p-Block Elements: Group 17
Trends in physical and chemical properties
All Group 17 elements are non-metals. Hence, they are insulators of heat and electricity. The density of halogens increases down the group. Halogens have low melting and boiling points which increase down the group. The forces of attraction between the molecules go weaker as the atomic size increases down the group. As the size increases, the van der Waal`s forces of attraction between the molecules become stronger. More heat is required to overcome the attractive forces and therefore the melting points and boiling points increase. The first two elements (fluorine and chlorine) are gases at room temperature. Bromine is a liquid whereas iodine and astatine are solids at room temperature. The halogen obtains a darker colour down the group.
All halogens have high electro-negativities. They are electronegative non-metals. The electronegativity of halogens decreases down the group from chlorine to iodine. As the atomic radius becomes larger down the group, the forces of attraction between the nucleus and electrons become weaker and thus electronegativity decreases. The attraction of halogens for an extra electron increases up to the group: I<Br<Cl<F. Therefore, electron gain affinity increases while the first ionization energy decreases as the atomic size increases.
The bond dissociation energy decreases from Cl to me while the bond length increases. Fluorine has a small atomic size and compact volume. There is a strong repulsion among non bonded electrons. The bond dissociation energy of fluorine is lesser than chlorine and bromine.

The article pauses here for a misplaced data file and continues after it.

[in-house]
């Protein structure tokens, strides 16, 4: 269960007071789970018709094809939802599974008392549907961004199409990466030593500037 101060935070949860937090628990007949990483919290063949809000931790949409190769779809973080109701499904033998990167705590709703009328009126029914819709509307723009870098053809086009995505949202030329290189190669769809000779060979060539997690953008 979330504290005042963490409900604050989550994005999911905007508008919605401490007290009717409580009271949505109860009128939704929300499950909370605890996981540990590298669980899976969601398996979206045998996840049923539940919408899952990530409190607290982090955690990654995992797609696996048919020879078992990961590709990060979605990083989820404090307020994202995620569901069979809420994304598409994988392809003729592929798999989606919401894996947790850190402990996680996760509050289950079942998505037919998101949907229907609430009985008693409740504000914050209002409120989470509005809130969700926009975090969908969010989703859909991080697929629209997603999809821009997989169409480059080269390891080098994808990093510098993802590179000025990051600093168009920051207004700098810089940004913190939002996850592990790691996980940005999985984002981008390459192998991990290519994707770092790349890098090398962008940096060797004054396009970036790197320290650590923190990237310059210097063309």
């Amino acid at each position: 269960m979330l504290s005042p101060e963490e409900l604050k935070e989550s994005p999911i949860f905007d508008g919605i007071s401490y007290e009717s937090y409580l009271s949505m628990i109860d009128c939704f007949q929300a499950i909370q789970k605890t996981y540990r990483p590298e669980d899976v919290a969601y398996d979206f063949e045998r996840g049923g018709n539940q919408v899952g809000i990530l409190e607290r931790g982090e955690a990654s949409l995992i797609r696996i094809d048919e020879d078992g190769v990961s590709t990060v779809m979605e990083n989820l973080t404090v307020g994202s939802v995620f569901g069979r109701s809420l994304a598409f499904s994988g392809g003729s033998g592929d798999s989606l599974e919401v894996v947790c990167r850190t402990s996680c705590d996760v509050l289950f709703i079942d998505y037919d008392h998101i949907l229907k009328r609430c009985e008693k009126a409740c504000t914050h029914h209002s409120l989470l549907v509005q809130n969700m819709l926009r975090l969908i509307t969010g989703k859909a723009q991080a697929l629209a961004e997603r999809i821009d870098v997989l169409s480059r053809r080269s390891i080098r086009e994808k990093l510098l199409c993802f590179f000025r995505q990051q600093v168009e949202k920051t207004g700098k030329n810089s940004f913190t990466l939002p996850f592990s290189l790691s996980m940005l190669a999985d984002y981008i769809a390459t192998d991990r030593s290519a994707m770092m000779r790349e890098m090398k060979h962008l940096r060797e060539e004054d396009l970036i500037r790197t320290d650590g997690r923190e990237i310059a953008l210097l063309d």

The atomic radius of halogens increases down the group as the number of electrons increase. Thus, the forces of attraction between the nucleus and the electrons become weaker. As a result, the halogen lower in the group has a lower tendency to attract an electron to form a negative ion. Ions are larger than atoms which means that the added electron repels the others, so radius gets larger.
All Group 17 elements are very reactive, and they have 7 valence electrons. The atoms get bigger as you go down the group and that decreases the reactivity. This reduces the attraction of the (+) nucleus for an additional (-) electron. The chemical reactions of Group 17 elements involve the formation of negative ions of charge –1: Cl–, Br–, I–etc. Chlorine, bromine and iodine have similar chemical properties, but they are different in terms of their reactivity. They dissolve in water to obtain strong acidic solutions. Reaction with NaOH produces sodium halides, sodium halate(I) and water while reaction with Fe produces iron (III) halides.
|Reaction with hydrogen||Reaction with sodium hydroxide|
|F2||Reacts instantly even at -200°C||Colourless fluorine gas dissolves in a rapid reaction to form a colourless solution|
|Cl2||Reacts slowly in dark. Explodes in light||greenish chlorine gas dissolves to form a colourless solution.|
|Br2||Needs heating to +200°C in order to react||brownish bromine water dissolves steadily to form a colourless solution|
|I2||Does not react completely even at 500°C||dark iodine crystal dissolves slowly to form a colourless solution.|
Chlorine is capable of oxidising both bromide and iodide ions:
Cl2 + 2Br– 2Cl– + Br2
Cl2 + 2I– 2Cl– + I2
However, bromine can only oxidise iodide ions:
Br2 + 2Cl– no reaction
Br2 + 2I– 2Br– + I2
So, chlorine is a stronger oxidising agent than bromine.
Reactions with Silver Nitrate produces silver precipitates. Halides precipitate as follows
Ag+(aq) + X¯(aq) Ag+X¯(s)
when they dissolve in ammonia a colourless diamine complex is formed [Ag(NH3)2]+(aq)
Titration of Iodine with Sodium thiosulphate, Na2S2O3
I2(aq) + 2Na2S2O3(aq) 2NaI(aq) + Na2S4O6(aq)
I2(aq) + 2S2O32-(aq) 2I– (aq) + S4O62-(aq)
The colour change observed at the endpoint of this titration is blue-black colourless.